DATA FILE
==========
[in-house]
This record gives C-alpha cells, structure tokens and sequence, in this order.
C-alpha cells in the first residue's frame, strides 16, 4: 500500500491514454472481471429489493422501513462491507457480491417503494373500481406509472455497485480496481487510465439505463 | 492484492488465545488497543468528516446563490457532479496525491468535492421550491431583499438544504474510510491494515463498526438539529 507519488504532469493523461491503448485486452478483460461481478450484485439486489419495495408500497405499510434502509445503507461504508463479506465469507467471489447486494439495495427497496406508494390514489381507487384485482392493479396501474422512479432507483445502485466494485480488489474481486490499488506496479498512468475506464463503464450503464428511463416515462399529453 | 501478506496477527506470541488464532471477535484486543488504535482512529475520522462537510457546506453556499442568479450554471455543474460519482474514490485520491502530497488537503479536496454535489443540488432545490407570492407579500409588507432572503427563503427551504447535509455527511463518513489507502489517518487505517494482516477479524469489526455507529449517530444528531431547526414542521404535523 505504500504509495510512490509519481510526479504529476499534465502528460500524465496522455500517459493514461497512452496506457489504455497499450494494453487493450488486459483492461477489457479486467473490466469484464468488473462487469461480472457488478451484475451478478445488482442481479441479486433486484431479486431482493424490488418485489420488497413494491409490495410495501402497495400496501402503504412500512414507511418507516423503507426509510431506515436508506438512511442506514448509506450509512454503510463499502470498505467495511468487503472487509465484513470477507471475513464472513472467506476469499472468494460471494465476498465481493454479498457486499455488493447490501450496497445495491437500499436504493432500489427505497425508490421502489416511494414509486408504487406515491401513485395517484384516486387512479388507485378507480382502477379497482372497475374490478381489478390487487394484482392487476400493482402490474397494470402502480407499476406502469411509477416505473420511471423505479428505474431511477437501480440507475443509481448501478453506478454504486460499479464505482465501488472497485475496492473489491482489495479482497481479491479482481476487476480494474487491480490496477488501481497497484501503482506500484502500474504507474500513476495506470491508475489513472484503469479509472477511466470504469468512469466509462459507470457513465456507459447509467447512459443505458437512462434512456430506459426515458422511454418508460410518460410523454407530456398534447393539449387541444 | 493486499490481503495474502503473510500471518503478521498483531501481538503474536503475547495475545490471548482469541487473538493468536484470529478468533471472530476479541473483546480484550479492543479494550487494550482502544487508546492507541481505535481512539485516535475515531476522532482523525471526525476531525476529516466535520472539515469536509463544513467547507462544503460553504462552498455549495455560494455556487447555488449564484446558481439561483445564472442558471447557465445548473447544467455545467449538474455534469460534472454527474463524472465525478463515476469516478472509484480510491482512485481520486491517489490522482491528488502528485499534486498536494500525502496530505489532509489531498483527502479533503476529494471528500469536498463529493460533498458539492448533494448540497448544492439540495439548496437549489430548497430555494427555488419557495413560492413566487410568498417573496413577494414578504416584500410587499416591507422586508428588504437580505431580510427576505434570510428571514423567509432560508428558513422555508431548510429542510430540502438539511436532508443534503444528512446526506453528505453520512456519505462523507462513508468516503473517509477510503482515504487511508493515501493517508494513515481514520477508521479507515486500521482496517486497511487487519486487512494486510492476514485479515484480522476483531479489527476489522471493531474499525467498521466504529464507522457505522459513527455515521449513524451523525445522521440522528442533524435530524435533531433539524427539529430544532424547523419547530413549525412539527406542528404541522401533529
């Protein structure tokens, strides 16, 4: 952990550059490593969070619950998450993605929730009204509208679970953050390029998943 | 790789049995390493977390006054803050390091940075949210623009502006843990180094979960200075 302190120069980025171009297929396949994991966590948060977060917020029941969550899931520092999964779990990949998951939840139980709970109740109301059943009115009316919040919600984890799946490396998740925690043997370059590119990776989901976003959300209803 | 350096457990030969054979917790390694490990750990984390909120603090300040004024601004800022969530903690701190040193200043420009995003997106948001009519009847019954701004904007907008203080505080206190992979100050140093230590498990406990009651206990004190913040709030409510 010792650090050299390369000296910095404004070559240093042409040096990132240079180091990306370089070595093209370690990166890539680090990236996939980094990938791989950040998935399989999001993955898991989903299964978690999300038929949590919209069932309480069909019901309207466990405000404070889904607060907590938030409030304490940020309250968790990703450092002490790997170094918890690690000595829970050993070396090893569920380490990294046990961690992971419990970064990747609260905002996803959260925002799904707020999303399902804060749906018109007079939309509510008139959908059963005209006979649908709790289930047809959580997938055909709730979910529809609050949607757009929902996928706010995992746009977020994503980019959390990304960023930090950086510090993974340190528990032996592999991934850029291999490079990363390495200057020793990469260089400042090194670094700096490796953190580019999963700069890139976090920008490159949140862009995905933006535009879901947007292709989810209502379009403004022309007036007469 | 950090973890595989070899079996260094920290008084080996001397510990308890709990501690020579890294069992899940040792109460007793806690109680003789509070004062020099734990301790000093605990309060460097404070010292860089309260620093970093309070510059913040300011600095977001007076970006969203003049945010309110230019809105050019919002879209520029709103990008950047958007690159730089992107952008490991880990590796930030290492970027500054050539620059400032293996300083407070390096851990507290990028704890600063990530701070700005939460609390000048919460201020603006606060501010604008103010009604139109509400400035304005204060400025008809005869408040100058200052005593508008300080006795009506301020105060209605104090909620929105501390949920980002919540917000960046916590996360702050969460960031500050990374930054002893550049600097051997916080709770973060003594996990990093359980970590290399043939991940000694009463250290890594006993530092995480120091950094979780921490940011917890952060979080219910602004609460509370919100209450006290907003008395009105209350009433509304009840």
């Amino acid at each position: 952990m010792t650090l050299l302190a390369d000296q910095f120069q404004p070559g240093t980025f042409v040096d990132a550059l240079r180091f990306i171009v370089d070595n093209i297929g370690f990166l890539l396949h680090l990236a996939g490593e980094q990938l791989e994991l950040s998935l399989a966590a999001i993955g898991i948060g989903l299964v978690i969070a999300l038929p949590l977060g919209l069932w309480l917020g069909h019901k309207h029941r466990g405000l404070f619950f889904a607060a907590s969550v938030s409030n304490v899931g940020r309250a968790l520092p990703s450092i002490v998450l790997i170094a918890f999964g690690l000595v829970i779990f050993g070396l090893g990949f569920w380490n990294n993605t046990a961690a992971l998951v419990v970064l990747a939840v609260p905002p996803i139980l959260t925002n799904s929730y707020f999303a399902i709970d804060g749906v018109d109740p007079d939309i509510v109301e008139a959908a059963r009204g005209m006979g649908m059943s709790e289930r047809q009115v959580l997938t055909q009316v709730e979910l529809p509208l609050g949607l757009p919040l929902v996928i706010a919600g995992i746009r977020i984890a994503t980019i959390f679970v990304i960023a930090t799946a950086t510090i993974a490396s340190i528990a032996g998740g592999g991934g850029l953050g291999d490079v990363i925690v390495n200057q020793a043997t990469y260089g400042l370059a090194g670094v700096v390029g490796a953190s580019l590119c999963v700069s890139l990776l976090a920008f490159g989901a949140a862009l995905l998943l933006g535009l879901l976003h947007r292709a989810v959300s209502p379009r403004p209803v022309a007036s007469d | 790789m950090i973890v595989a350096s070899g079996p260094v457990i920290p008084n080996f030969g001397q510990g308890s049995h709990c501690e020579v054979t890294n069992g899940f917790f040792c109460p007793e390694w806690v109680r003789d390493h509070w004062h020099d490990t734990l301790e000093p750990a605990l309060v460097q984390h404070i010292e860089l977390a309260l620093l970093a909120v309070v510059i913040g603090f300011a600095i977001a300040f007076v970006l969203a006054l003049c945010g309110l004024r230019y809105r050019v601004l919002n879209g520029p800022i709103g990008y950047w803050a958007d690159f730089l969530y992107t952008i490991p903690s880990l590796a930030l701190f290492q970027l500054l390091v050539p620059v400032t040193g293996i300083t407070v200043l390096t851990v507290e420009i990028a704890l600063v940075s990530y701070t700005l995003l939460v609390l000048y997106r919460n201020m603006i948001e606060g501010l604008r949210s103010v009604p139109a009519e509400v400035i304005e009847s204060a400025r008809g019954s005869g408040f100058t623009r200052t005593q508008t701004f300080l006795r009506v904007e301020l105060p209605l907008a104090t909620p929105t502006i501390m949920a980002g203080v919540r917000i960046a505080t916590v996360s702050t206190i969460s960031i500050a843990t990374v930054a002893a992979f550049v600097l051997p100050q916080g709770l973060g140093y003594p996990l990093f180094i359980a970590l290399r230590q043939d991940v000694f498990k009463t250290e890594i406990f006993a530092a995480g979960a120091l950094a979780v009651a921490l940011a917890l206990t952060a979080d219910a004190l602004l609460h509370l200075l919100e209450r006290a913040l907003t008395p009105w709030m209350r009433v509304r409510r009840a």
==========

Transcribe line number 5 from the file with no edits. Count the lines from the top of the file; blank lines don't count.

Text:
């Amino acid at each position: 952990m010792t650090l050299l302190a390369d000296q910095f120069q404004p070559g240093t980025f042409v040096d990132a550059l240079r180091f990306i171009v370089d070595n093209i297929g370690f990166l890539l396949h680090l990236a996939g490593e980094q990938l791989e994991l950040s998935l399989a966590a999001i993955g898991i948060g989903l299964v978690i969070a999300l038929p949590l977060g919209l069932w309480l917020g069909h019901k309207h029941r466990g405000l404070f619950f889904a607060a907590s969550v938030s409030n304490v899931g940020r309250a968790l520092p990703s450092i002490v998450l790997i170094a918890f999964g690690l000595v829970i779990f050993g070396l090893g990949f569920w380490n990294n993605t046990a961690a992971l998951v419990v970064l990747a939840v609260p905002p996803i139980l959260t925002n799904s929730y707020f999303a399902i709970d804060g749906v018109d109740p007079d939309i509510v109301e008139a959908a059963r009204g005209m006979g649908m059943s709790e289930r047809q009115v959580l997938t055909q009316v709730e979910l529809p509208l609050g949607l757009p919040l929902v996928i706010a919600g995992i746009r977020i984890a994503t980019i959390f679970v990304i960023a930090t799946a950086t510090i993974a490396s340190i528990a032996g998740g592999g991934g850029l953050g291999d490079v990363i925690v390495n200057q020793a043997t990469y260089g400042l370059a090194g670094v700096v390029g490796a953190s580019l590119c999963v700069s890139l990776l976090a920008f490159g989901a949140a862009l995905l998943l933006g535009l879901l976003h947007r292709a989810v959300s209502p379009r403004p209803v022309a007036s007469d | 790789m950090i973890v595989a350096s070899g079996p260094v457990i920290p008084n080996f030969g001397q510990g308890s049995h709990c501690e020579v054979t890294n069992g899940f917790f040792c109460p007793e390694w806690v109680r003789d390493h509070w004062h020099d490990t734990l301790e000093p750990a605990l309060v460097q984390h404070i010292e860089l977390a309260l620093l970093a909120v309070v510059i913040g603090f300011a600095i977001a300040f007076v970006l969203a006054l003049c945010g309110l004024r230019y809105r050019v601004l919002n879209g520029p800022i709103g990008y950047w803050a958007d690159f730089l969530y992107t952008i490991p903690s880990l590796a930030l701190f290492q970027l500054l390091v050539p620059v400032t040193g293996i300083t407070v200043l390096t851990v507290e420009i990028a704890l600063v940075s990530y701070t700005l995003l939460v609390l000048y997106r919460n201020m603006i948001e606060g501010l604008r949210s103010v009604p139109a009519e509400v400035i304005e009847s204060a400025r008809g019954s005869g408040f100058t623009r200052t005593q508008t701004f300080l006795r009506v904007e301020l105060p209605l907008a104090t909620p929105t502006i501390m949920a980002g203080v919540r917000i960046a505080t916590v996360s702050t206190i969460s960031i500050a843990t990374v930054a002893a992979f550049v600097l051997p100050q916080g709770l973060g140093y003594p996990l990093f180094i359980a970590l290399r230590q043939d991940v000694f498990k009463t250290e890594i406990f006993a530092a995480g979960a120091l950094a979780v009651a921490l940011a917890l206990t952060a979080d219910a004190l602004l609460h509370l200075l919100e209450r006290a913040l907003t008395p009105w709030m209350r009433v509304r409510r009840a």